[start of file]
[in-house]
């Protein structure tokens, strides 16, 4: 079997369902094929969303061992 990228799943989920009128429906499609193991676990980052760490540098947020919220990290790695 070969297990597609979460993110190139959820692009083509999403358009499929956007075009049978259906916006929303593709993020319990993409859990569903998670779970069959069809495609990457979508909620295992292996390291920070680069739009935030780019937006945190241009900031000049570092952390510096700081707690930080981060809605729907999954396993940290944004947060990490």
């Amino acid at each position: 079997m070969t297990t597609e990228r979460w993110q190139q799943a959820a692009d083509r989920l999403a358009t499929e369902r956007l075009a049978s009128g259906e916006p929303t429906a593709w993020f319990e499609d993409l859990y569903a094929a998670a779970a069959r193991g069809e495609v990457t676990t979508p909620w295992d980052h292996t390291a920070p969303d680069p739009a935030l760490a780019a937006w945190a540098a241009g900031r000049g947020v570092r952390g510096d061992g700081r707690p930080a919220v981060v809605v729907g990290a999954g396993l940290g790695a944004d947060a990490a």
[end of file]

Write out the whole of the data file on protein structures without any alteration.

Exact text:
[in-house]
């Protein structure tokens, strides 16, 4: 079997369902094929969303061992 990228799943989920009128429906499609193991676990980052760490540098947020919220990290790695 070969297990597609979460993110190139959820692009083509999403358009499929956007075009049978259906916006929303593709993020319990993409859990569903998670779970069959069809495609990457979508909620295992292996390291920070680069739009935030780019937006945190241009900031000049570092952390510096700081707690930080981060809605729907999954396993940290944004947060990490």
């Amino acid at each position: 079997m070969t297990t597609e990228r979460w993110q190139q799943a959820a692009d083509r989920l999403a358009t499929e369902r956007l075009a049978s009128g259906e916006p929303t429906a593709w993020f319990e499609d993409l859990y569903a094929a998670a779970a069959r193991g069809e495609v990457t676990t979508p909620w295992d980052h292996t390291a920070p969303d680069p739009a935030l760490a780019a937006w945190a540098a241009g900031r000049g947020v570092r952390g510096d061992g700081r707690p930080a919220v981060v809605v729907g990290a999954g396993l940290g790695a944004d947060a990490a």